Date of Birth: December 3, 1882
Date of Death: April 16, 1966
Bose drew his early philosophical inspiration from Ananda
Coomaraswamy, Sister Nivedita and E. B. Havell, and also from
the Japanese painters in Calcutta whose influence led him to the
significance of valuing one’s artistic heritage. Close association with
the Tagores awakened his idealism for a nationalistic consciousness
and commitment toward classical and folk art, along with its
underlying spirituality and symbolism.
Nandalal Bose was one of those painters who fought against all odds in order to pursue his passion. Unlike many other Indian painters, Bose did not have the support of his family. But the trust he had in his own passion and ability, ultimately turned him into one of the most celebrated Indian painters of the 20th Century. During the course of his wonderful career, Bose also earned the trust and respect of the Indian Government, for he was assigned with some of the most prestigious projects by the Government of Independent India. When it comes to his paintings, Nandalal Bose mostly depicted Indian subjects but was not hesitant to use some of the foreign techniques, especially that of Europe’s. Being one of the most favorite students of famous painter Abanindranath Tagore, usage of several techniques became his bread and butter during the course of his tutelage under his master. Nandalal’s contribution towards Indian art is immense, for which he was honored with Padma Vibhushan by the Government of India.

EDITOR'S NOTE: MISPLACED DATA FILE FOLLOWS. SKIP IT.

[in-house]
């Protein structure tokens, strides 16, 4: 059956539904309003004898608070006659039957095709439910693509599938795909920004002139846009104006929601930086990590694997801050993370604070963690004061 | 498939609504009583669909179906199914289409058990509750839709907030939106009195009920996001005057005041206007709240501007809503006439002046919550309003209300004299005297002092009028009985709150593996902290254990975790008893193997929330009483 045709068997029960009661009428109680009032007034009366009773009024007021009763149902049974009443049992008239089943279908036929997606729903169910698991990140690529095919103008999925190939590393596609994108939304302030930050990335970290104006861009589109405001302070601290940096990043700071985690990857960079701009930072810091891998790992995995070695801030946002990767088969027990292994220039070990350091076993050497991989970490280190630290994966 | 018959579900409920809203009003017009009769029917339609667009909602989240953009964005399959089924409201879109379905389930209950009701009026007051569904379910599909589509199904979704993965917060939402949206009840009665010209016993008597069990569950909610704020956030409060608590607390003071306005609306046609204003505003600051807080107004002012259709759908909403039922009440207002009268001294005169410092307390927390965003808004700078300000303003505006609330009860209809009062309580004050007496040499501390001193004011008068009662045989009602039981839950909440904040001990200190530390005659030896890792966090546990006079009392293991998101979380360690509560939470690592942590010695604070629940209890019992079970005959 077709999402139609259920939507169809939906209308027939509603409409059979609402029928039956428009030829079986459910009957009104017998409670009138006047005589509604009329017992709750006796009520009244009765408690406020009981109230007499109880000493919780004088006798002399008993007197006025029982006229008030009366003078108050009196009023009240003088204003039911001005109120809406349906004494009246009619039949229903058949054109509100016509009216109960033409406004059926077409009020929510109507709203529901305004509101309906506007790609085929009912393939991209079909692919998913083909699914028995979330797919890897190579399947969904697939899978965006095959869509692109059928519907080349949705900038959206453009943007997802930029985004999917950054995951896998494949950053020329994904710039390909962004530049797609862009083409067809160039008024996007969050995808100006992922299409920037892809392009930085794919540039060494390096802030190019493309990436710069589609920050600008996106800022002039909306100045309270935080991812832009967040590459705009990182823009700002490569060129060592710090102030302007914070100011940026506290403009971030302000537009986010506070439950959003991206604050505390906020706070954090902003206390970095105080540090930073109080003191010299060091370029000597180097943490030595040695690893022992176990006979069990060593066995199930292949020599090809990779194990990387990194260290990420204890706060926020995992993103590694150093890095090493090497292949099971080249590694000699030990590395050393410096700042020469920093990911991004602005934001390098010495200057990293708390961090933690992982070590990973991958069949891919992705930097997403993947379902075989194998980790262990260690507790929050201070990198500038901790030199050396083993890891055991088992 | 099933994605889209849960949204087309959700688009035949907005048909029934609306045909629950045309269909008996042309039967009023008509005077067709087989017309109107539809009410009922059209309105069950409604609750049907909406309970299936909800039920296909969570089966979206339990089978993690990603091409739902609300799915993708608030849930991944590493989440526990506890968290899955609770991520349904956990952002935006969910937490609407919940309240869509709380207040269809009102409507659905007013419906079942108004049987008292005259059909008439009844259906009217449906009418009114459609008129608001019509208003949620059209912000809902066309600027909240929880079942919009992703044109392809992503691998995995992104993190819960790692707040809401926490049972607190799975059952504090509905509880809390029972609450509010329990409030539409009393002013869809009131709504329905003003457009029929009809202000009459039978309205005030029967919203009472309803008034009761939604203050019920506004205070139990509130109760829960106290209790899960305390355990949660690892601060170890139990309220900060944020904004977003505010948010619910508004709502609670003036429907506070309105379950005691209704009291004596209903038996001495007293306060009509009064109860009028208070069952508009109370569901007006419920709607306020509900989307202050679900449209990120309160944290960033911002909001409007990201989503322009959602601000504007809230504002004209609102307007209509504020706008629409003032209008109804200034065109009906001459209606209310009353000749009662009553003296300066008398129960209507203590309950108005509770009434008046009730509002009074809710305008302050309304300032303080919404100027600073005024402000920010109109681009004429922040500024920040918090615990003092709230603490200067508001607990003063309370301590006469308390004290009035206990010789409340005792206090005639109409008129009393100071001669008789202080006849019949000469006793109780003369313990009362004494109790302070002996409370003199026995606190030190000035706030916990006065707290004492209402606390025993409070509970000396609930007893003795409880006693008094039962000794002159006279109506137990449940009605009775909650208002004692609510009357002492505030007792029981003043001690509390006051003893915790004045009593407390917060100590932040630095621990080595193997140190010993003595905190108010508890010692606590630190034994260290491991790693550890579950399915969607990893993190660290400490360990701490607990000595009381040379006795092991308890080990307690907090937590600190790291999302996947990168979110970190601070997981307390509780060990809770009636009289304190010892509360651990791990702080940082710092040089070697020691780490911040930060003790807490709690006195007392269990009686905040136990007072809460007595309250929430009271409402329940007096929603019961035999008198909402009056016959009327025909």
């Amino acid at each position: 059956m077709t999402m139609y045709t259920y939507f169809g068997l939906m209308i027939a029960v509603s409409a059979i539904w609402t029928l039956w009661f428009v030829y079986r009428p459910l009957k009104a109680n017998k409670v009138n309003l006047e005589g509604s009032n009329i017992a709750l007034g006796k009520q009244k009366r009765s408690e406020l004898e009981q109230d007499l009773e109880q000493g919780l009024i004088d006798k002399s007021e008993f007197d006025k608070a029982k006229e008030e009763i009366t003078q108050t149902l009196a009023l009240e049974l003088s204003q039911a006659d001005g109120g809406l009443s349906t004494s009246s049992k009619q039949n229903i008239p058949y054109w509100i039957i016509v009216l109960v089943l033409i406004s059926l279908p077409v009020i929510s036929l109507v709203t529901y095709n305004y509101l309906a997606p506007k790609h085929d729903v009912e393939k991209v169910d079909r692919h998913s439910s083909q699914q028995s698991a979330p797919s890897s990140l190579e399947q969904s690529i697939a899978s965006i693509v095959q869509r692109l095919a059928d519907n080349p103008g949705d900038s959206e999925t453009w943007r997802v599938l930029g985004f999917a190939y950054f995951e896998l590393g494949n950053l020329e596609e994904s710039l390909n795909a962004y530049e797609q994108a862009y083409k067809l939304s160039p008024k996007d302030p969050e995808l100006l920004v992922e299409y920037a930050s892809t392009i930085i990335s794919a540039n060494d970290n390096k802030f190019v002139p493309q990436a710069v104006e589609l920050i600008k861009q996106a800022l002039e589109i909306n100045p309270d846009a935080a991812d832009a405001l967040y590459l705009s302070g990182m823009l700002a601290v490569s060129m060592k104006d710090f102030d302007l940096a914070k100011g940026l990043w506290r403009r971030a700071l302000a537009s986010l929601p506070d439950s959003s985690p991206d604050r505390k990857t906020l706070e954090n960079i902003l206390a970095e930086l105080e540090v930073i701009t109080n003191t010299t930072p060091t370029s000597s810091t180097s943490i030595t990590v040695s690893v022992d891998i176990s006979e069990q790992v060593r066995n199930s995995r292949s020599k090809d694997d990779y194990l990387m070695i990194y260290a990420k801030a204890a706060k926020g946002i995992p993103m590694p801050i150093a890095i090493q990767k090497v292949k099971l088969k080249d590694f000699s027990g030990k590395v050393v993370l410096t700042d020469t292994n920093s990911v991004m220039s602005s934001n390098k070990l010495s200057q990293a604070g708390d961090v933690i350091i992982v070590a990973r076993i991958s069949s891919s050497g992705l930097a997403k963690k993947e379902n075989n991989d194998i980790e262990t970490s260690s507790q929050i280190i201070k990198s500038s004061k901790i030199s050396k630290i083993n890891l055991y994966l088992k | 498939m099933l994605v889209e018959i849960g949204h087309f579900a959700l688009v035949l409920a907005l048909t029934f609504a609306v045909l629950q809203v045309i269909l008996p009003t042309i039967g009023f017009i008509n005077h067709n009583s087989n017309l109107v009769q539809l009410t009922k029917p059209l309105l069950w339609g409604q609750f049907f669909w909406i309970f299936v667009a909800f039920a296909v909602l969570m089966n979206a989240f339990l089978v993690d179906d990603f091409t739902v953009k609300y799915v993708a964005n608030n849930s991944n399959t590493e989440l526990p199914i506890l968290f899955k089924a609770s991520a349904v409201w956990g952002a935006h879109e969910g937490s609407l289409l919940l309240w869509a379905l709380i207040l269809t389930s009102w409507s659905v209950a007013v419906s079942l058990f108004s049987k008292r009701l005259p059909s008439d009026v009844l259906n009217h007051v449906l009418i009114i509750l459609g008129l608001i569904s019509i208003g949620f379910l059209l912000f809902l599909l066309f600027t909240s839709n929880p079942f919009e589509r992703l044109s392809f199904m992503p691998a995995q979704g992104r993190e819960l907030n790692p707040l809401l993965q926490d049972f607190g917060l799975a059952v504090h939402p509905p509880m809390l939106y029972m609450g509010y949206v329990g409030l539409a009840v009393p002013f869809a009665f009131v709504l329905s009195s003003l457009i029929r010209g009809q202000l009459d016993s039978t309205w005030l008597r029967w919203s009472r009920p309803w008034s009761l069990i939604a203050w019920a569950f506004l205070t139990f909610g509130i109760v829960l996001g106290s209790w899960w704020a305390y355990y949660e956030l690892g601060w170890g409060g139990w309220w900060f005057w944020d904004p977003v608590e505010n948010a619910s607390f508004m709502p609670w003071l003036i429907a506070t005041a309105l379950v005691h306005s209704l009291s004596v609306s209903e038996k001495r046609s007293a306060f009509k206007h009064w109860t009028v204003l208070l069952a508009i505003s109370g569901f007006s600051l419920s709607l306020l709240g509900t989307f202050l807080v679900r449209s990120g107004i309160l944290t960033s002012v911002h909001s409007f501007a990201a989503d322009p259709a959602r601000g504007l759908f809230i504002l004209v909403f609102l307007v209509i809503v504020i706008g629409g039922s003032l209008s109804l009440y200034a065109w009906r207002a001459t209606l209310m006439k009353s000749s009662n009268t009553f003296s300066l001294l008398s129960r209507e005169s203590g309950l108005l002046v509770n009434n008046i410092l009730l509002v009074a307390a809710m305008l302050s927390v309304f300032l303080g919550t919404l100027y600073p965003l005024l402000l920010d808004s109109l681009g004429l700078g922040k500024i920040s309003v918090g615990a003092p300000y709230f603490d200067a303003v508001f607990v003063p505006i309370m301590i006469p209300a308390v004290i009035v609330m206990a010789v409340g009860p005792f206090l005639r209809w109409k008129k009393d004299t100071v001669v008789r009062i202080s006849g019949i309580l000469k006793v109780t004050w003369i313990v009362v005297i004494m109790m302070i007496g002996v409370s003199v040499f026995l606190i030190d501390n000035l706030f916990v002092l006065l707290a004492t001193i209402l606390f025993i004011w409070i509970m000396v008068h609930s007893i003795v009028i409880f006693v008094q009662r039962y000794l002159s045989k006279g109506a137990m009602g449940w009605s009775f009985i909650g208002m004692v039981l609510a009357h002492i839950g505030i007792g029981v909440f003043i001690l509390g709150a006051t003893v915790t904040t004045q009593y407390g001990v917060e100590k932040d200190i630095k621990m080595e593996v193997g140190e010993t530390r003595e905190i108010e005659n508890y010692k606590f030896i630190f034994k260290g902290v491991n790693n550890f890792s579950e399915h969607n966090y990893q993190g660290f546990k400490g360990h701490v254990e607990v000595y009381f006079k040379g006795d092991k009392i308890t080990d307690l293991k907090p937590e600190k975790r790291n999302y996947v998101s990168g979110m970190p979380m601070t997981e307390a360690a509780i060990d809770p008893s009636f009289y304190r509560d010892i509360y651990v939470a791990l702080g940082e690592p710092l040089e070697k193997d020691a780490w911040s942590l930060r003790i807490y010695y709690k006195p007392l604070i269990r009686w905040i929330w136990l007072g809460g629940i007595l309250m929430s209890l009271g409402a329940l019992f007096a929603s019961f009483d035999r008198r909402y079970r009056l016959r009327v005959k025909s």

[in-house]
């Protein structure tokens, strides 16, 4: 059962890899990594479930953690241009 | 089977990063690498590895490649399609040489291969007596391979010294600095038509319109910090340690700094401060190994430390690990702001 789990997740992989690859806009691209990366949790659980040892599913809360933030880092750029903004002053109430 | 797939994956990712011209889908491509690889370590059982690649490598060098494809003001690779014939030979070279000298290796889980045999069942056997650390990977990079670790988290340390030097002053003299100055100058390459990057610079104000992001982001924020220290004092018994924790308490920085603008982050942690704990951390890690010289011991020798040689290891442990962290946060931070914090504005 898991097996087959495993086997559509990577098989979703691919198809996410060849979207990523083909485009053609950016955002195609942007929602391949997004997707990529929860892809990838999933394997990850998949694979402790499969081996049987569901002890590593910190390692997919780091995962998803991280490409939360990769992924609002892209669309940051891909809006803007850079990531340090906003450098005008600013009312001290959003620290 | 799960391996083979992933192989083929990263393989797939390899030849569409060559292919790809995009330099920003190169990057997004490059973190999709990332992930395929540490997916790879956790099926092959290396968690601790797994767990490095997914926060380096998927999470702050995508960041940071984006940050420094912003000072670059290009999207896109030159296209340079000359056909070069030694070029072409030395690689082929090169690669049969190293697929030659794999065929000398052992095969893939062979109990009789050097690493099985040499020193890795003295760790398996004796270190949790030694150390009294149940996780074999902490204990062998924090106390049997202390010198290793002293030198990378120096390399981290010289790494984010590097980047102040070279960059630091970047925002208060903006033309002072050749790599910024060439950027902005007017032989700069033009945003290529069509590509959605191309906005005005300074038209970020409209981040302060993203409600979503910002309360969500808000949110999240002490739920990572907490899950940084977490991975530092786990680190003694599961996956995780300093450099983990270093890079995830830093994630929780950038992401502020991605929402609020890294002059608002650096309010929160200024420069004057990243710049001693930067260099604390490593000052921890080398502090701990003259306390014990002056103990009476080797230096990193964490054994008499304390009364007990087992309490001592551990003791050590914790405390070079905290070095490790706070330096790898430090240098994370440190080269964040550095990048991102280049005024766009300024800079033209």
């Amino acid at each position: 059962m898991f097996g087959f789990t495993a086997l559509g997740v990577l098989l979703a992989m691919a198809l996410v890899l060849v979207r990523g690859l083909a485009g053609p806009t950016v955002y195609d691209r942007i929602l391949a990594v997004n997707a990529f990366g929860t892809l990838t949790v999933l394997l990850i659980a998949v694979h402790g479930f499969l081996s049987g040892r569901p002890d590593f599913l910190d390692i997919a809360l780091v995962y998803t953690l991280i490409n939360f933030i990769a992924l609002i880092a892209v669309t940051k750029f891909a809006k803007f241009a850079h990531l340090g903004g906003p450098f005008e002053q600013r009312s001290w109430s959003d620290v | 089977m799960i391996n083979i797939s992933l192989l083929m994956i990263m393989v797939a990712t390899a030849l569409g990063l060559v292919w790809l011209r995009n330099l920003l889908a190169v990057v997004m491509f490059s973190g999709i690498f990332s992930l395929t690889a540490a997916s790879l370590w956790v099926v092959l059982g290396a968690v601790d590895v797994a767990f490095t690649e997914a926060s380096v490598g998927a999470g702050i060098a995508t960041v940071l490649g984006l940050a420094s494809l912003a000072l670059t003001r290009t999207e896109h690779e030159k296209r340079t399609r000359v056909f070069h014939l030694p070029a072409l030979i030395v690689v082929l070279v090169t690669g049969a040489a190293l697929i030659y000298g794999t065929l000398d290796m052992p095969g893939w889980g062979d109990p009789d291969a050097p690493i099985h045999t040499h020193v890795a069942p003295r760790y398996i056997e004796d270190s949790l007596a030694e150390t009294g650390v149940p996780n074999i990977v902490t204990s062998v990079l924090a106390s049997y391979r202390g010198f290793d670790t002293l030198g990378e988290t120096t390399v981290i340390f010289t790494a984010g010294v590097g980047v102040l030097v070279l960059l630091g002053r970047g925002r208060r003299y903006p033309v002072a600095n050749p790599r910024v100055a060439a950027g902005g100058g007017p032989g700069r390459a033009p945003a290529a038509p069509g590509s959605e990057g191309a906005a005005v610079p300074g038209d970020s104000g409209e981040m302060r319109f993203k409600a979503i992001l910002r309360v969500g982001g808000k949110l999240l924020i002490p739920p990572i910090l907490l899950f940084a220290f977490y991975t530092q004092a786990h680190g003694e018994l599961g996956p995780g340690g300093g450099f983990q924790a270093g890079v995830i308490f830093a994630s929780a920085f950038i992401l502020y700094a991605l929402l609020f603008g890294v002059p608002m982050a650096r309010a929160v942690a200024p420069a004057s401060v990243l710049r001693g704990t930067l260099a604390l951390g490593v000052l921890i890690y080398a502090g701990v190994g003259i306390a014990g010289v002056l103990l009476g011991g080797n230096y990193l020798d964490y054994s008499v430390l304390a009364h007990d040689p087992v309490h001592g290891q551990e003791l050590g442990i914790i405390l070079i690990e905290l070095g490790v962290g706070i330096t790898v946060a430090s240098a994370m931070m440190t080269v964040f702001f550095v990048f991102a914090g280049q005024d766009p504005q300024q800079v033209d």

Nandlal was sent to Calcutta in the year 1898 to pursue his high school education at the Central Collegiate School. He was then enrolled at the college which belonged to the same institution. Despite his efforts to convince his parents to enroll him in an art school, he was made to continue his studies at the college he was enrolled at. Quite naturally, he failed to clear his examinations at college and had to change colleges. He then attended Presidency College to study commerce, based on his father-in-law Prakash Chandra Pal’s advice. While at Presidency College, he secretly learnt various painting forms like still life, model painting and sauce painting from Atul Mitra, his cousin. He even emulated some European paintings and came up with some of his own. But he hardly could focus on his academics. Finally, he was able to convince his family members after making them understand all about passion and how strong its influence can be on a person’s life. He then enrolled himself at the Calcutta School of Art and now began to excel in his academics.